I asked them to decide which bullet is implicated in the most murders in the United States. The lowly .22 round holds that record by a long shot. The .50 BMG has never been used in a murder in the United States and has been implicated in one and only one criminal offense and that was one of negligence, not malice.

I ask you, looking at these rifle rounds, which one is high power?

Journalists with no experience in handling firearms just attach whatever adjective they feel is most appropriate to their report on a firearm. Reality has nothing to do with it. Such statements calling the AK47 "high power" and a "large gun" only add to the problems legitimate gun owners have.

I calls 'em like I sees 'em.
But the problem is greater than just the discussion on guns. Journalists have the habit of appending modifiers to everything they (we) write. It shouldn't be done in straight news - opinion pieces are different. But we are human. It takes a very strong will and intense effort to keep ourselves out of the stories we write, especially matters on which we are particularly passionate.

The real hell of it is, as journalists we're not really supposed to be experts. We are supposed to find an expert, ask him and report what he says. Our expertise is supposed to be knowing who to ask.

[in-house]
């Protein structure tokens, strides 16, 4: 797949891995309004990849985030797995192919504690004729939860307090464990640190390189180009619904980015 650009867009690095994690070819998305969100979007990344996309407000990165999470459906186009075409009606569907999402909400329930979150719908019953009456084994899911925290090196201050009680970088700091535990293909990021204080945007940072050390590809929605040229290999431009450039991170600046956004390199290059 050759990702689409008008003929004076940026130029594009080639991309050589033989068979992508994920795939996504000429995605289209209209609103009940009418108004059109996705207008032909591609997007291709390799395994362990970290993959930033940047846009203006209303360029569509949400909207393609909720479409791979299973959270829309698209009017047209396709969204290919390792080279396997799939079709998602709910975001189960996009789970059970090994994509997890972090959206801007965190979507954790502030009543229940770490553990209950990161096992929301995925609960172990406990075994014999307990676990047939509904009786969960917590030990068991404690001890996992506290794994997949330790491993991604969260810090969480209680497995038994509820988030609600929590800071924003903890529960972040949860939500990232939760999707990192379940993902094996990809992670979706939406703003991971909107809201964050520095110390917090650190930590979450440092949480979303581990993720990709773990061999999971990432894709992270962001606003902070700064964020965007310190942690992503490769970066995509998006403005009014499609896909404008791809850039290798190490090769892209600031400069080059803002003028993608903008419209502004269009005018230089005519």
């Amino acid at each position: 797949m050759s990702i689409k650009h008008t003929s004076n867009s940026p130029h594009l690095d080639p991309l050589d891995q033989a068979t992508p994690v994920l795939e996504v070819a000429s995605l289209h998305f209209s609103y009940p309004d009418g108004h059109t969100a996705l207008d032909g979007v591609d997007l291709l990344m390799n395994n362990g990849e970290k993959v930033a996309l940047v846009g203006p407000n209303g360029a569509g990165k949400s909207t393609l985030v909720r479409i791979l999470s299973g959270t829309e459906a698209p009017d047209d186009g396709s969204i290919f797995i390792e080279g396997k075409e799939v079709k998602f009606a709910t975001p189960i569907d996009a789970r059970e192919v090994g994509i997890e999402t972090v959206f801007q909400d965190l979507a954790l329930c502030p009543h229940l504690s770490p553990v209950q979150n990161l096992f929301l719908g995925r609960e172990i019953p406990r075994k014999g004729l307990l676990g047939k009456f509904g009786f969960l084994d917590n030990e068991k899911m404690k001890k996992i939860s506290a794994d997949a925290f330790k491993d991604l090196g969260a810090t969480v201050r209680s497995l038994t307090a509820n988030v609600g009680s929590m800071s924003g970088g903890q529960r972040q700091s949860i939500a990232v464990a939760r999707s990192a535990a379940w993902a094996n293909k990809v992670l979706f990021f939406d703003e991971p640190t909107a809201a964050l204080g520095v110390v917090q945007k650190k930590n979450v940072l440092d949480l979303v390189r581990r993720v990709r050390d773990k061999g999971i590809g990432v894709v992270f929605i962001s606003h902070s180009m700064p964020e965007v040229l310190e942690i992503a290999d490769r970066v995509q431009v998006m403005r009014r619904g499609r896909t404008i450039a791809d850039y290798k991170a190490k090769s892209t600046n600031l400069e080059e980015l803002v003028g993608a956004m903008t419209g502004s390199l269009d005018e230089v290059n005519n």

When we, as journalists, start substituting ourselves in the place of real experts the world gets heaping servings of talking heads with cable TV shows who are more interested in slinging insults at the opposition than engaging in an intelligent and rational debate.

When that happens, civil discourse goes the way of the dodo, the woolly mammoth and politicians interested in serving the people rather than serving themselves and the people who fund their campaigns.

The other more insidious problem is people are given wrong information, factually incorrect, which they accept as the truth. This is worse than not knowing at all.

If there is no knowledge, then it is a blank slate ready to accept whatever is laid down. An easy move.

When the wrong information is in place, it must first be removed which can be a complicated procedure and is often hard to do, sometimes impossible. Then, new information must be put in place.

Brain surgery, physical brain surgery that is, can be much easier to do. You don't have to believe. If you don't believe me, try to reason with a zealot of any stripe. Then come back and tell me which is easier.

1 comment:

  1. Very well done,my friend. I often here the 47 described a "high powered, heavy machine gun" and laugh to myself every time I hear it. As a part time journalist/commentator myself I am aware of the expectations pushed upon us and the reality of our situation. You are right in saying it is our job to find the experts to give us the info we need and so many of our kind don't. That's why we have so many Commentator shows (Hail Glenn Beck! Ultimate BS artist) posing as news shows. Keep preaching it and let Hell count the number of dead.